Summary: A Christmas sermon looking at Simeon and Anna and how they waited for the promise of God with great anticipation and expectation.
Waiting For Christmas
Last week we looked at four major players in the birth of Jesus. Today I’d like to look at two more who, while they were not present at Jesus’ birth, waited with great anticipation and expectation for the day to arrive.
None of us are very good at waiting. We don’t like to wait. I remember when it took several minutes to turn on and load the very first IBM personal computer, and we thought that was fast. We marveled at the speed. Now if it takes more than 10 seconds we’re pounding the keyboard and complaining about waiting too long.
It's hard to wait, isn't it? And it's especially hard to wait for God
I’ve come to realize that while we’re always in a hurry, God isn’t. We want things to happen now if not sooner. God, however, seems to take His time. Some people say, “I've waited long enough for God, and I don't see anything good coming out of all this waiting!”
Some are waiting to see if chemotherapy or radiation will work. Some are waiting on news that will dramatically impact their future. Some are waiting on job applications. Some are waiting for prayers to be answered; at least in the way they think God should answer them.
And while all this waiting is difficult, what we need to realize is that God is working out His perfect will through the waiting process.
Take for instance the miracle of birth. There's nothing quite like waiting for the arrival of a baby. But even while the expectant mother waits, God is at work forming and shaping that baby’s life inside her womb.
Conception is the promise. Delivery and birth are the fulfillment of that promise. But between promise and fulfillment, there are months of waiting, expecting, along with months of discomfort, uncertainty, and even anxiety. Waiting is hard, and frankly most of us aren't very good at it.
We do a lot of waiting this time of year. Waiting at checkout lines. Waiting to find a closer parking spot. Waiting for Christmas bonuses. And the young ones can hardly wait for Christmas to come!
Before I go any further, let me ask some questions. What are you waiting for this Christmas? What are you expecting to receive? Are you looking forward to anything special this Christmas?
In Luke’s Gospel we come across two people who make their appearance in the final act of the Christmas drama. One is a man named Simeon; the other is a woman named Anna. They don’t appear in any nativity scenes or in many Christmas cards for that matter, but they’re significant players.
Both of these individuals were waiting with great anticipation and expectation that they would see the coming Messiah. But the promise and the fulfillment were far apart, and so they waited, looking forward to God’s promise redemption.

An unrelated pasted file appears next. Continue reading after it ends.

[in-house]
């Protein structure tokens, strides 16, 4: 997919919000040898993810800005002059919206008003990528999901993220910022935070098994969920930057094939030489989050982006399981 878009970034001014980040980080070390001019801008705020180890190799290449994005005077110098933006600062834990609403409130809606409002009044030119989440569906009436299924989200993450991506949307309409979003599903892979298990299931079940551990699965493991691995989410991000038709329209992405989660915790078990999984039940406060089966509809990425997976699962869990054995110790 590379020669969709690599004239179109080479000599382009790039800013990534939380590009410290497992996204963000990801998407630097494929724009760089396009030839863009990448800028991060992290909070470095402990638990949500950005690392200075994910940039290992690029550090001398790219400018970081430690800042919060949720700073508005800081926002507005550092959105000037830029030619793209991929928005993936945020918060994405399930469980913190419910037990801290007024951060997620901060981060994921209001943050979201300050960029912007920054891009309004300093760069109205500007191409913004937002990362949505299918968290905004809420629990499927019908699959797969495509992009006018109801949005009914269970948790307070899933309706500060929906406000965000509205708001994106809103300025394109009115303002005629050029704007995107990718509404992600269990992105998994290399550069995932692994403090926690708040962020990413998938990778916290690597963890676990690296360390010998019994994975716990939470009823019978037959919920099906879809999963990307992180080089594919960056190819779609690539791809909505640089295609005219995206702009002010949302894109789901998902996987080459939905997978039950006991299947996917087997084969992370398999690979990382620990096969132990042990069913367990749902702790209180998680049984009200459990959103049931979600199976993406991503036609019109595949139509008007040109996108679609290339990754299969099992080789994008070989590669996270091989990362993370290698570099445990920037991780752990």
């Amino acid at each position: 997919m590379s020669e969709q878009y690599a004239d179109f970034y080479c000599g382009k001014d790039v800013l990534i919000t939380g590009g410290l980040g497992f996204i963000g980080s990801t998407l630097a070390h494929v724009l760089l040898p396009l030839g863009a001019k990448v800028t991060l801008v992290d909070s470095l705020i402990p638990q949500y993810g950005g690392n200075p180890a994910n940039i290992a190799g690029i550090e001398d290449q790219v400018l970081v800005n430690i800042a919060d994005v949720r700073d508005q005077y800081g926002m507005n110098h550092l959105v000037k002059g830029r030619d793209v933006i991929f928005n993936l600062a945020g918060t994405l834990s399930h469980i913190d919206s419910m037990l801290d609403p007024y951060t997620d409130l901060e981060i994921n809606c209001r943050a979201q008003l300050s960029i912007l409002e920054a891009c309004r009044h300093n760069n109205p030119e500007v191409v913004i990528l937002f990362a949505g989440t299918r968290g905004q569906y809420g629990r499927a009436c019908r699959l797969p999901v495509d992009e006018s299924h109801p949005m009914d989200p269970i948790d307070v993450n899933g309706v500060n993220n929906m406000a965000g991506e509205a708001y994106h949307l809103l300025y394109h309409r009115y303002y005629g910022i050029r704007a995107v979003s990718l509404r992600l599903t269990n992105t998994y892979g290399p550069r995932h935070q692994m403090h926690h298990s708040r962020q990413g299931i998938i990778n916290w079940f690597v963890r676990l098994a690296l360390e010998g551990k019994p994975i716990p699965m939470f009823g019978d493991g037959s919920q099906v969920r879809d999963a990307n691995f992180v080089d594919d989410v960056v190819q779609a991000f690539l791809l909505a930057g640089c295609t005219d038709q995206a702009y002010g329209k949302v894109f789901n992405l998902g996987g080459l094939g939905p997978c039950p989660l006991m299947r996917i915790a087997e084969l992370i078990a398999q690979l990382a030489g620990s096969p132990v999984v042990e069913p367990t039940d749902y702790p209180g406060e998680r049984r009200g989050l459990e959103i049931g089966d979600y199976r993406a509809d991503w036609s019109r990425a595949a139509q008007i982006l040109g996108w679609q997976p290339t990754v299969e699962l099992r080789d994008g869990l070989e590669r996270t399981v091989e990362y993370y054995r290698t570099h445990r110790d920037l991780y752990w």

And while they were both waiting for the Messiah, they were both waiting for a different aspect of His coming.
Simeon: Waiting for Comfort
“There was a man in Jerusalem whose name was Simeon, and this man was just and devout, waiting for the Consolation of Israel, and the Holy Spirit was upon him.” (Luke 2:25 NKJV)
Why was he waiting? Because the Holy Spirit promised that he would not die until he saw the Messiah. And so, Simeon was comforted waiting for the Comforter.
Now I know some of you may be questioning my use of this name, Comforter, because Jesus clearly called the Holy Spirit the Comforter. But, listen to what Jesus said, “And I will pray the Father, and he shall give you another Comforter, that he may abide with you for ever.” (John 14:6 NKJV)
The word, “another,” in the Greek language means another of the same kind. Jesus is describing Himself as the Comforter, and after He leaves He is asking the Father to send another Comforter who will comfort the same way He comforted. And that Comforter is the Holy Spirit.
At this time things weren’t going so well for the nation of Israel. They hadn’t heard from God for over 400 years, and were subjected to the rule and reign of the Roman Empire. Simeon, therefore, was waiting for the consolation of Israel, which we could translate as Israel’s comfort.
Simeon’s expectation focused on the comfort that Christ, the Messiah, would bring.
The desire to be comforted is a universal need. We all struggle with loneliness, emptiness, and insecurity. In fact, the Christmas season is one of the major crisis times of the year for depression and suicide. It is the leading contributor to stress and anxiety.
As Simeon was thus waiting, he was moved by the Holy Spirit to go into the temple courts at the time when Joseph and Mary were bringing Jesus to offer up the necessary sacrifice under the law for the birth of a firstborn male child, Leviticus 12:2-8.